Starting a business on a shoestring – Show me the money!


It’s tempting to bury your head in the sand when it comes to the money side of the business, especially in the early days when there is so many other things to do. BUT DON’T, the start up stage  is the best time to get to grips with the finances, put good processes and practises in place early on and you will reap the rewards as your business grows.

Pricing for profit:

Getting your prices right is a science not an art. It’s tempting just to charge a similar price to the competition, but to ensure profitability start with a number – your break-even point. This is the amount you need to charge to cover all the business costs, include the things that vary with the number of products sold like materials, products, electricity, packaging, marketing etc. But don’t forget to take account of the other things like business rates, wages, rent etc. and your own time!

Once you know this you can factor in:

  • What your product or service will be worth to your customers – its value.
  • The price your competitors charge.

Traditional pricing adds a percentage mark-up to the breakeven point, but you can also base your price on the value your customers attach to the product; a higher price based on the brand, uniqueness or exclusivity.

Stay flexible, aware of the competition and the market and review your prices regularly but beware of discounting it might seem small but it makes a big dent in your profit. Most of all, don’t under value yourself or your goods, be confident that your product is worth it!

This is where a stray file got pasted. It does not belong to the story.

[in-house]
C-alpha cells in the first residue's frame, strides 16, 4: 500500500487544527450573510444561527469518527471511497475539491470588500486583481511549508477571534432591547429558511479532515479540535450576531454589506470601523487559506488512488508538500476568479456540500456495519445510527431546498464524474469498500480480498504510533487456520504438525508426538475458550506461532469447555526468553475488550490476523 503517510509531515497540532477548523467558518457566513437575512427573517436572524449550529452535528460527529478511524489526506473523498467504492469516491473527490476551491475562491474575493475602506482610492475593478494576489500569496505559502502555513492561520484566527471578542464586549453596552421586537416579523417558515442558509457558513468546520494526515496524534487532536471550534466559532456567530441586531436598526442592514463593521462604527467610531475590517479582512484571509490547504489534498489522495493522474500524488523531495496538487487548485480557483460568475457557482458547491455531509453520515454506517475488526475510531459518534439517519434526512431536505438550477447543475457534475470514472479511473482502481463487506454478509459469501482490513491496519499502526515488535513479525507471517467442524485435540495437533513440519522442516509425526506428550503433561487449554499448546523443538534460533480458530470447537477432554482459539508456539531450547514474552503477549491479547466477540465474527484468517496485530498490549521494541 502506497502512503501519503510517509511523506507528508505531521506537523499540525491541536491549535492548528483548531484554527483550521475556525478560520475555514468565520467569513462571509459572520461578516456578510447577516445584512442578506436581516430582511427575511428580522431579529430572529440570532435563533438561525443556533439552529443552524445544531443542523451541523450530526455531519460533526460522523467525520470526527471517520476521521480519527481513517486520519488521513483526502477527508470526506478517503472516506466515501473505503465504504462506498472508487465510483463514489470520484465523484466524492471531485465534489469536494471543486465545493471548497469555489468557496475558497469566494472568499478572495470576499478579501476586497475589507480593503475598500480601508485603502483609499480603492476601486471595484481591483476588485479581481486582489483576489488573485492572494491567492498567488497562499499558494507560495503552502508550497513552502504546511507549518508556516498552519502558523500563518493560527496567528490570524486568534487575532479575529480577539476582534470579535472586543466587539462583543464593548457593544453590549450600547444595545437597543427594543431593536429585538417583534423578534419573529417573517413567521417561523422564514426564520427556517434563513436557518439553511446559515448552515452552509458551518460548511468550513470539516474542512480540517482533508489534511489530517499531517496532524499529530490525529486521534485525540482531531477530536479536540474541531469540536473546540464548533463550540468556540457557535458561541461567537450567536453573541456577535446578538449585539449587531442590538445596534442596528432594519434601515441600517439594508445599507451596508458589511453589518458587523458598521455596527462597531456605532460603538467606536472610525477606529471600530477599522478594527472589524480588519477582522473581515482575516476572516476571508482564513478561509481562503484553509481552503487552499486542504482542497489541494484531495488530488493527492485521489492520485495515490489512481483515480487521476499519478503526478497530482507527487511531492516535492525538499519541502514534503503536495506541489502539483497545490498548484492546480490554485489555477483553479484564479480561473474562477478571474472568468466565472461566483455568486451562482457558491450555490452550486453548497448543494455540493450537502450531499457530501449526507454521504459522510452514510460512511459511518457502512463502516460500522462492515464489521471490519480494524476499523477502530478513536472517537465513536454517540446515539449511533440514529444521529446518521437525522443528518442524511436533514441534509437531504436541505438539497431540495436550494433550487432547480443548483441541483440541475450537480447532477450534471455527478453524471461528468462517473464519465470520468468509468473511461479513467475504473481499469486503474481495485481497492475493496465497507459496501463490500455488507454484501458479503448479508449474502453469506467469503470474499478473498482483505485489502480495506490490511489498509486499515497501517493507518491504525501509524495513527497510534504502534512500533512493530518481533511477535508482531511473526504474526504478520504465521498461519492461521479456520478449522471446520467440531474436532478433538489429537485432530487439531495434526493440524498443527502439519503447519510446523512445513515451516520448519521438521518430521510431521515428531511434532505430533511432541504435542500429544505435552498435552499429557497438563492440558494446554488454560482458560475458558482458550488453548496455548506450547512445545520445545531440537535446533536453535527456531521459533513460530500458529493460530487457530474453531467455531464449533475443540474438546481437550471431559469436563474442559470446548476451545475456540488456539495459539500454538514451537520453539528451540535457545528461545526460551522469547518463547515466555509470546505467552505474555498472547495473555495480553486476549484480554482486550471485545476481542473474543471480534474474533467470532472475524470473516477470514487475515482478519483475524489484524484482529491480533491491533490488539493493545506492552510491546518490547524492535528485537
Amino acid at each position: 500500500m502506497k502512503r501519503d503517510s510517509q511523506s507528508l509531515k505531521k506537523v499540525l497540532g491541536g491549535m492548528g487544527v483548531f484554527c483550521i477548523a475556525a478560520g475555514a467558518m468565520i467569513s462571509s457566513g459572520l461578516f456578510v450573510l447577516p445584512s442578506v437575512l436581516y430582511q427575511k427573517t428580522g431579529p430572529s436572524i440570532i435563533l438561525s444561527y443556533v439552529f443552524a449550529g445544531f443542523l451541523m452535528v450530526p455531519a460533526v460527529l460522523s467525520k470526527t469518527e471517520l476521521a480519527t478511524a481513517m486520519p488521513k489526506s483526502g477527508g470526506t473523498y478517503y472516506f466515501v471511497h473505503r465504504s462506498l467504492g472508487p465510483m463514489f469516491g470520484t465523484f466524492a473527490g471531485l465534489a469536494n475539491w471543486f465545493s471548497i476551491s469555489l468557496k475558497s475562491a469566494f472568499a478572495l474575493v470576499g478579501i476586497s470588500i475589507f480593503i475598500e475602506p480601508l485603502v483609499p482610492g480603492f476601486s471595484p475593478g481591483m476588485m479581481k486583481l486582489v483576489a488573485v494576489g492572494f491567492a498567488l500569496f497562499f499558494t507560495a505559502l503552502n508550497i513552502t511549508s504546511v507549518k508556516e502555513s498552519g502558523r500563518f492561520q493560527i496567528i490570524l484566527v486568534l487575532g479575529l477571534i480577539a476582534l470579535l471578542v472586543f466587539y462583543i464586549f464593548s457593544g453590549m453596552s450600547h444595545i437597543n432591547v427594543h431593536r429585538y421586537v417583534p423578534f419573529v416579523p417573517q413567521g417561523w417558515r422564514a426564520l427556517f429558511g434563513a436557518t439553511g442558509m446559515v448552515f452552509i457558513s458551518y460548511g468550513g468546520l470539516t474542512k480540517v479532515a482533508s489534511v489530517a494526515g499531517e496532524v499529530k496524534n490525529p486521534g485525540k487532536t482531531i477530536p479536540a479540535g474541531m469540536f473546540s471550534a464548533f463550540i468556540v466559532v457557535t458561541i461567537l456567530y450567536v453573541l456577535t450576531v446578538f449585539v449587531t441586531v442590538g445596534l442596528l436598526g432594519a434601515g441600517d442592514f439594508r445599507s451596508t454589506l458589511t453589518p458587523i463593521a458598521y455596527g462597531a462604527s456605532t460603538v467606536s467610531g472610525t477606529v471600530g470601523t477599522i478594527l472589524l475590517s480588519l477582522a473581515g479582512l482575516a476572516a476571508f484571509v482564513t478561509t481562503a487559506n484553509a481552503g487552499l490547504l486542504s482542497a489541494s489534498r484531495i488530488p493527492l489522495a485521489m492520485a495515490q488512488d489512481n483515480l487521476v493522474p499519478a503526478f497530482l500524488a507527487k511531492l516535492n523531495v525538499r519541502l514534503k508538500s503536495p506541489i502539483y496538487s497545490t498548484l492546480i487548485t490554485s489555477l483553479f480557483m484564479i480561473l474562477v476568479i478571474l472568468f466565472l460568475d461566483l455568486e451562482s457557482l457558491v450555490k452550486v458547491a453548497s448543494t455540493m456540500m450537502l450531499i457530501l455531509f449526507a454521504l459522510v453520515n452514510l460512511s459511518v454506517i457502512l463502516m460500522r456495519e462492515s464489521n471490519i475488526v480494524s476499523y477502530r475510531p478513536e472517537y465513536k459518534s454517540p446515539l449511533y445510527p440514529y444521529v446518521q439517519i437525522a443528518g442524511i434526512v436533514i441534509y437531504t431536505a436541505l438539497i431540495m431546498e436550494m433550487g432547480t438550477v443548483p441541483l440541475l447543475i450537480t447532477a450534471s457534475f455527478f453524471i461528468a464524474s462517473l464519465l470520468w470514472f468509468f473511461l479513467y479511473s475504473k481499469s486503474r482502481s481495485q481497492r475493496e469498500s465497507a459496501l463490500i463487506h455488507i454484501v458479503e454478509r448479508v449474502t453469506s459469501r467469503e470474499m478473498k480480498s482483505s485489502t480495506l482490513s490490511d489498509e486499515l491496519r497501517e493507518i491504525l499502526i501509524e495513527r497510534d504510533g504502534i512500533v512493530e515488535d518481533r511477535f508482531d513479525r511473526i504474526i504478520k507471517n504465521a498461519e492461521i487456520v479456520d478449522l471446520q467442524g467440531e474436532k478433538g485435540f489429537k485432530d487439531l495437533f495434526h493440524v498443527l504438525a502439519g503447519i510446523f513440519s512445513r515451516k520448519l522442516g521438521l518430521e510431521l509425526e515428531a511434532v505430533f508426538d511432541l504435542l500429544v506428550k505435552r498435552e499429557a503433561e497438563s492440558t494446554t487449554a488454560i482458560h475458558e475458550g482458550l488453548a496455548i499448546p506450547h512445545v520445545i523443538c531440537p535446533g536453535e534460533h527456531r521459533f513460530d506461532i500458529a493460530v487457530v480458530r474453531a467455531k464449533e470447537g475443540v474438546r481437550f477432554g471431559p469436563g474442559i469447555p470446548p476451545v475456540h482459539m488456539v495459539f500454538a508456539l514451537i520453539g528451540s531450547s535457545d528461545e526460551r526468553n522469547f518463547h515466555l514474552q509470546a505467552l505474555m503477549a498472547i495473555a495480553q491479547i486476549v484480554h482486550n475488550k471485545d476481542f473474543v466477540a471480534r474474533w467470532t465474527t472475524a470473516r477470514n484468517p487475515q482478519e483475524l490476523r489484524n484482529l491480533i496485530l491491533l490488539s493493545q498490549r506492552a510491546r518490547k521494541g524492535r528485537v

* Expert tip: Fiddle with your finance spreadsheets; use auto calculate to experiment with what your profits looks like if you increase the price or your sales by 10% and see what happens to your bottom line if you reduce costs. Do this for a whole year and see how much more profitable you will be – it’s very motivational!

Balancing the books:

The most successful companies keep comprehensive records of all sales, business purchases and expenses – from day one. When you are at the planning stage, map out a personal survival plan detailing your current personal expenditure (household and personal bills). Then create a cash flow forecast month by month detailing: your product and other business costs (money out) and how much you think you will sell (money in). This will help you plan how much you need to sell in order to cover your personal financial needs and all your business expenditure and also to see what sort of profit you can expect to make.

As you start to trade, the actual will overtake the forecast and the cash flow will become your bible; a tool to predict your business profitability and to set sales targets. Breakdown your sales by product and record sales activity for each; the more detailed your records are, the better you will be able to identify which products sell and where, then plan your sales activity around that information.

* Expert tip: If this all truly floors you, find an accountant who you trust and like but especially one who takes the time to understand your business and is invested in your success. They will become part of your team as your company grows.





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